Give examples. Where's all the cases of debilitating myocarditis we were supposedly going to have?

As a start, the argument that protocols, such as they existed, were nowhere near sufficient to prevent widespread transmission of Covid within programs.

That's not really an argument for cancellation.
01-09-2021 05:58 PM
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Go College Sports Offline
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Post: #32
RE: So, did any of the arguments for cancelling football season hold any water?
I'm quite sure that it was.
01-09-2021 07:21 PM
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DavidSt Offline
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Post: #33
RE: So, did any of the arguments for cancelling football season hold any water?
(01-08-2021 09:20 PM)EigenEagle Wrote:  Retrospectively it seems all the arguments given for cancelling football season were all just hot air and not based in reality. Am I wrong, here?

Yes, too many canceled games, Ohio State should not be in the championship game, too many Bowl Games canceled, losers in bowl games and winning teams opt out of the bowls. This was not the year to play any sports.
01-09-2021 07:41 PM
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AZcats Offline
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Post: #34
RE: So, did any of the arguments for cancelling football season hold any water?
(01-09-2021 07:41 PM)DavidSt Wrote:  
(01-08-2021 09:20 PM)EigenEagle Wrote:  Retrospectively it seems all the arguments given for cancelling football season were all just hot air and not based in reality. Am I wrong, here?

Yes, too many canceled games, Ohio State should not be in the championship game, too many Bowl Games canceled, losers in bowl games and winning teams opt out of the bowls. This was not the year to play any sports.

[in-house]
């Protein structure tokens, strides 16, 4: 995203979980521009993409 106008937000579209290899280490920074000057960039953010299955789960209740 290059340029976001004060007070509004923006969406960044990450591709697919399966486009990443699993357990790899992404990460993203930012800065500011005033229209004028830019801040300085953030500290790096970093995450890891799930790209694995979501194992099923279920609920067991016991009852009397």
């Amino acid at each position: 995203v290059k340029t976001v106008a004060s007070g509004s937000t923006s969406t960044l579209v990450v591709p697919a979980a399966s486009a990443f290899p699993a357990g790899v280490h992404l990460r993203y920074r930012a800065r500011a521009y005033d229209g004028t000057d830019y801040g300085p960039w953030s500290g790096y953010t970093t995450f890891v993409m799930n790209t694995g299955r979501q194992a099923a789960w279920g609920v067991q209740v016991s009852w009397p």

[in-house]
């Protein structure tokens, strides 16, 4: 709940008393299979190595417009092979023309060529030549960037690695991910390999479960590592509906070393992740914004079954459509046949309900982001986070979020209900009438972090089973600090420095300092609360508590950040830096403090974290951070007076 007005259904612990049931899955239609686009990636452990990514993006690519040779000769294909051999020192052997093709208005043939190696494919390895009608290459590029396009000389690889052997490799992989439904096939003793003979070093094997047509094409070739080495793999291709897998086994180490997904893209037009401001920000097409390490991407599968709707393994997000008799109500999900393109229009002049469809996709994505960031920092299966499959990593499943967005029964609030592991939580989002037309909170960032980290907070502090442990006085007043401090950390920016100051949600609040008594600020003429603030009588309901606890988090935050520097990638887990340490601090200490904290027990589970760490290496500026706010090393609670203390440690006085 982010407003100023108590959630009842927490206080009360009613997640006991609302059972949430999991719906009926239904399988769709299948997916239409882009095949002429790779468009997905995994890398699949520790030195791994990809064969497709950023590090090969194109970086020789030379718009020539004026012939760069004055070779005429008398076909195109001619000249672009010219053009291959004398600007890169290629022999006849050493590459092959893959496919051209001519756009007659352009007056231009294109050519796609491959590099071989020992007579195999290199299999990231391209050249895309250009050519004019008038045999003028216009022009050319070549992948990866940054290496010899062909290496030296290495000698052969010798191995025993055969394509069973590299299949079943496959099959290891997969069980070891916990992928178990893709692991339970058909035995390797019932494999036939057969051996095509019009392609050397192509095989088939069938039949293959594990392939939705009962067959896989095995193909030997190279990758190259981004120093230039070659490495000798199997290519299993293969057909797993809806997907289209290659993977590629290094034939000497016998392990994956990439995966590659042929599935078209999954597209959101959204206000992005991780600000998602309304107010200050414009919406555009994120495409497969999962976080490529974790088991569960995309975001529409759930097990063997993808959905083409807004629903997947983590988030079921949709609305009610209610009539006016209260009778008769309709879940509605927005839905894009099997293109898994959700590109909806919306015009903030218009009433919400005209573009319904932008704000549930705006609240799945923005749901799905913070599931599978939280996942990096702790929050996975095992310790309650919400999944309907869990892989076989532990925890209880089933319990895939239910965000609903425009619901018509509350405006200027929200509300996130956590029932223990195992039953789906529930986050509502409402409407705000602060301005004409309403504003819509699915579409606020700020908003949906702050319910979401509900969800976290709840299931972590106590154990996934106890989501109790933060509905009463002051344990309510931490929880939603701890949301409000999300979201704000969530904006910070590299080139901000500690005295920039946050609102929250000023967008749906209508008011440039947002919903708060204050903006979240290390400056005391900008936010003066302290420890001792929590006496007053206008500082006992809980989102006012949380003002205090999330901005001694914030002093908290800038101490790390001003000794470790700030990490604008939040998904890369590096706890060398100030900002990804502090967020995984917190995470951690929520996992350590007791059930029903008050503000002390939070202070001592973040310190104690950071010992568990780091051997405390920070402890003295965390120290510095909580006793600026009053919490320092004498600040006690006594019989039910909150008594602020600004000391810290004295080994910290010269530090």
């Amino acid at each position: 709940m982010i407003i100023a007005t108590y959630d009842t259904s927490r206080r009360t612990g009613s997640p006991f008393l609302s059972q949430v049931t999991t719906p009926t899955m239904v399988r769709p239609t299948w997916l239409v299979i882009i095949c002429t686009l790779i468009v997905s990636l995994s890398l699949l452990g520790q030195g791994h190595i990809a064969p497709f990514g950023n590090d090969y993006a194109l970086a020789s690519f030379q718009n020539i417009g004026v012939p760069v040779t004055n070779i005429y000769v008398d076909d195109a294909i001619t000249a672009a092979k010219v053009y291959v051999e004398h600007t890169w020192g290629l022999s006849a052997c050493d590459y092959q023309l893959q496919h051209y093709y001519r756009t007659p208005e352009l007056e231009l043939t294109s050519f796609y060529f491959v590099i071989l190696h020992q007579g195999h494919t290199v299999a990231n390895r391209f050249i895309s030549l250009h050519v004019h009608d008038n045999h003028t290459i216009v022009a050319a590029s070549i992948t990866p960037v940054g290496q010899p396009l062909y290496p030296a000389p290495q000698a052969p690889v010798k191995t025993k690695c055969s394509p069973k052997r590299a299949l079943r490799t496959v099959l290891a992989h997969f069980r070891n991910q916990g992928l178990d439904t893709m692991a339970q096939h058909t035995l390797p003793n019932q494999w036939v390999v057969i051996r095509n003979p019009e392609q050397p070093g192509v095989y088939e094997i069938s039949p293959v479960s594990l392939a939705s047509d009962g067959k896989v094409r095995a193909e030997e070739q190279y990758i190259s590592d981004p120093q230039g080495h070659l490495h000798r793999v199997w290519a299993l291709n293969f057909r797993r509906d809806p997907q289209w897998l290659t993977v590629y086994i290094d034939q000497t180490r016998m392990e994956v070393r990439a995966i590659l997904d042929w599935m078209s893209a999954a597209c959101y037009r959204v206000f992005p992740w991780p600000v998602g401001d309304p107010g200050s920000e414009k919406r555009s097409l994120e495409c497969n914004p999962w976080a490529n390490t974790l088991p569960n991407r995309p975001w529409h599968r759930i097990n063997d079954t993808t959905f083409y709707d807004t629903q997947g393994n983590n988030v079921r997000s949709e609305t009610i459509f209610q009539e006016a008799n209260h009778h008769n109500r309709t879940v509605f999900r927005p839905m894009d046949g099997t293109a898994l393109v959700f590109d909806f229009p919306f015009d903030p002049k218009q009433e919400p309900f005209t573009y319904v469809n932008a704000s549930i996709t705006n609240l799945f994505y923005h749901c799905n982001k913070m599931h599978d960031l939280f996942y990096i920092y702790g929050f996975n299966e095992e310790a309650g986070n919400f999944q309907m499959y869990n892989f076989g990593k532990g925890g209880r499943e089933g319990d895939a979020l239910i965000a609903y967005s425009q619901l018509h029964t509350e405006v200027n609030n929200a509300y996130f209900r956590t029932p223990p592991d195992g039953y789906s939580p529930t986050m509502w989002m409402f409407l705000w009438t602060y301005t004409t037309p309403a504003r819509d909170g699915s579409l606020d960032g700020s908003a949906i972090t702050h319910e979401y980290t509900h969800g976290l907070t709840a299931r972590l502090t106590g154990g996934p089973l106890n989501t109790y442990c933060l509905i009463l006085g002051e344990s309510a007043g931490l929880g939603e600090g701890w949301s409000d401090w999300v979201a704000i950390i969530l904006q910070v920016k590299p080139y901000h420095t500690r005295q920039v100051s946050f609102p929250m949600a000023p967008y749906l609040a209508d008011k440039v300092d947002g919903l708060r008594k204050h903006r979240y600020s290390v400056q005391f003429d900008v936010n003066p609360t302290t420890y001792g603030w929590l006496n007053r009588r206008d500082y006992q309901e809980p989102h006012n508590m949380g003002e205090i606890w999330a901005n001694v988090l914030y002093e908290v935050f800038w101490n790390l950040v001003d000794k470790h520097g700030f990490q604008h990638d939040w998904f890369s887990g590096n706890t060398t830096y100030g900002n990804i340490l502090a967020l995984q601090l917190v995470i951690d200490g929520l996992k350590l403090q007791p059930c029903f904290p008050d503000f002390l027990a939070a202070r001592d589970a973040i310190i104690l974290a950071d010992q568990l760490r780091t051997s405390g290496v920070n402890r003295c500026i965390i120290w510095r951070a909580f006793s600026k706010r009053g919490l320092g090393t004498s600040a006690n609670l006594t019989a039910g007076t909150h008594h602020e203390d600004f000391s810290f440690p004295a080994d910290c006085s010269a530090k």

So, what happened with this prediction after the season-opening Austin Peay-central arkansas game?
(08-31-2020 12:29 AM)DavidSt Wrote:  I am waiting in two weeks that both teams will be quarantine for positive tests of the virus. This game will be a super spreader.
01-09-2021 09:38 PM
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orangefan Offline
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Post: #35
RE: So, did any of the arguments for cancelling football season hold any water?
Excuse me if these points have already been covered, but here is my take.

1) I argued going into the season that the risk to players from participating was no greater than remaining in the general population. Indeed, it may even be lower since they would be tested regularly and would have a strong incentive to behave responsibly so that they could continue playing. Whether this turned out to be accurate requires additional study, but I have seen no evidence otherwise. Further, I have seen no evidence that participating in games was a source of transmission.
2) Starting the season on time appears to have been a much better strategy than delaying the start. The earlier start allowed windows for make up games due to postponements and allowed most schools starting by the end of September to complete the vast majority of their schedules. Further, most postponements appear to have been the result of quarantine requirements, not widespread outbreaks.
3) Cancellation or postponement of the entire season by lower division conferences did make sense. The cost of complying with Covid protocols was high, and the lack of TV and bowl revenue to support this expense and other avoidable operating expenses justified these decisions.
(This post was last modified: 01-10-2021 11:21 AM by orangefan.)
01-10-2021 11:20 AM
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Sicembear11 Offline
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Post: #36
RE: So, did any of the arguments for cancelling football season hold any water?
(01-10-2021 11:20 AM)orangefan Wrote:  Excuse me if these points have already been covered, but here is my take.

1) I argued going into the season that the risk to players from participating was no greater than remaining in the general population. Indeed, it may even be lower since they would be tested regularly and would have a strong incentive to behave responsibly so that they could continue playing. Whether this turned out to be accurate requires additional study, but I have seen no evidence otherwise. Further, I have seen no evidence that participating in games was a source of transmission.